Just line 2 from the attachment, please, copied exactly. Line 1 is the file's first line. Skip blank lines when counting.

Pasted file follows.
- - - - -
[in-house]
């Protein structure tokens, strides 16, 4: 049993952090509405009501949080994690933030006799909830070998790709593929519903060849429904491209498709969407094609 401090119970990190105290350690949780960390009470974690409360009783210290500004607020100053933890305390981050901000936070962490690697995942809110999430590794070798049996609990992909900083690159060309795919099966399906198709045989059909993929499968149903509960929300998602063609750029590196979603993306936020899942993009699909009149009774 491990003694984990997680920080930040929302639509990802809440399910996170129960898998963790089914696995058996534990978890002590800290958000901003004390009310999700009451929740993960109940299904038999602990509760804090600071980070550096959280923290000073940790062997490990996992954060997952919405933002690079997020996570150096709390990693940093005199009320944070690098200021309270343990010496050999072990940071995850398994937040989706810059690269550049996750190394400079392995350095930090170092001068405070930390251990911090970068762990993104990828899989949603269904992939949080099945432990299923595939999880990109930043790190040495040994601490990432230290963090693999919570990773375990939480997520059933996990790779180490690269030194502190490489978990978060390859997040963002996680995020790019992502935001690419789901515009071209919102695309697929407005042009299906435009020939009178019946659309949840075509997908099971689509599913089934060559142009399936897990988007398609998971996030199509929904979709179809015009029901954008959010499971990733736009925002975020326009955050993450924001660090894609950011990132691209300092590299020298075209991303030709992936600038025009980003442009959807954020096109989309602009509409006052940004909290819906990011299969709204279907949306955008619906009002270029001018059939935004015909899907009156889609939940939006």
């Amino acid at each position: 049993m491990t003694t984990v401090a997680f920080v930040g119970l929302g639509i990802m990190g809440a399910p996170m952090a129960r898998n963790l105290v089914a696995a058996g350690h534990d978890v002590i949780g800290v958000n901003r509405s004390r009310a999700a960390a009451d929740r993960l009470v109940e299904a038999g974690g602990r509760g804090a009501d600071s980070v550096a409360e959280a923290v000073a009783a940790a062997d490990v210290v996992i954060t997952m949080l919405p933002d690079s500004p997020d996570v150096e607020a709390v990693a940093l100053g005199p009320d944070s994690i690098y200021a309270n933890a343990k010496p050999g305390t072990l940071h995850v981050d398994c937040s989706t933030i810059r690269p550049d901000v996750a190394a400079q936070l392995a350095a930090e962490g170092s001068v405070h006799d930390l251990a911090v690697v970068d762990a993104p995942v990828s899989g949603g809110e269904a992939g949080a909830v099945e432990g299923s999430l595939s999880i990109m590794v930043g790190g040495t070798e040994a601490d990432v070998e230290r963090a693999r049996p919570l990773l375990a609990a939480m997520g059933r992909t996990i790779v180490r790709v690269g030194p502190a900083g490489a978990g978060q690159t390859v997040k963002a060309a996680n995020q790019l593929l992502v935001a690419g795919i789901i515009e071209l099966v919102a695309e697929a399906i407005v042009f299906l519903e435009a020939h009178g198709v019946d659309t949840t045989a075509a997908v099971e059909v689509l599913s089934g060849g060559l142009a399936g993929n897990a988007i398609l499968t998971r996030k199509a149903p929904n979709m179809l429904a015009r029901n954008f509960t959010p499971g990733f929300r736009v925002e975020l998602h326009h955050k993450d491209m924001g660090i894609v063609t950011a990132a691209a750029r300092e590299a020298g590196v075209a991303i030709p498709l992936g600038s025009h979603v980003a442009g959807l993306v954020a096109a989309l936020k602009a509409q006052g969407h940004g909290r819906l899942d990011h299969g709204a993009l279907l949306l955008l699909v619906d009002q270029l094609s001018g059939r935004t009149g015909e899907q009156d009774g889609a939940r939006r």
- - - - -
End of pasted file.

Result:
């Protein structure tokens, strides 16, 4: 049993952090509405009501949080994690933030006799909830070998790709593929519903060849429904491209498709969407094609 401090119970990190105290350690949780960390009470974690409360009783210290500004607020100053933890305390981050901000936070962490690697995942809110999430590794070798049996609990992909900083690159060309795919099966399906198709045989059909993929499968149903509960929300998602063609750029590196979603993306936020899942993009699909009149009774 491990003694984990997680920080930040929302639509990802809440399910996170129960898998963790089914696995058996534990978890002590800290958000901003004390009310999700009451929740993960109940299904038999602990509760804090600071980070550096959280923290000073940790062997490990996992954060997952919405933002690079997020996570150096709390990693940093005199009320944070690098200021309270343990010496050999072990940071995850398994937040989706810059690269550049996750190394400079392995350095930090170092001068405070930390251990911090970068762990993104990828899989949603269904992939949080099945432990299923595939999880990109930043790190040495040994601490990432230290963090693999919570990773375990939480997520059933996990790779180490690269030194502190490489978990978060390859997040963002996680995020790019992502935001690419789901515009071209919102695309697929407005042009299906435009020939009178019946659309949840075509997908099971689509599913089934060559142009399936897990988007398609998971996030199509929904979709179809015009029901954008959010499971990733736009925002975020326009955050993450924001660090894609950011990132691209300092590299020298075209991303030709992936600038025009980003442009959807954020096109989309602009509409006052940004909290819906990011299969709204279907949306955008619906009002270029001018059939935004015909899907009156889609939940939006």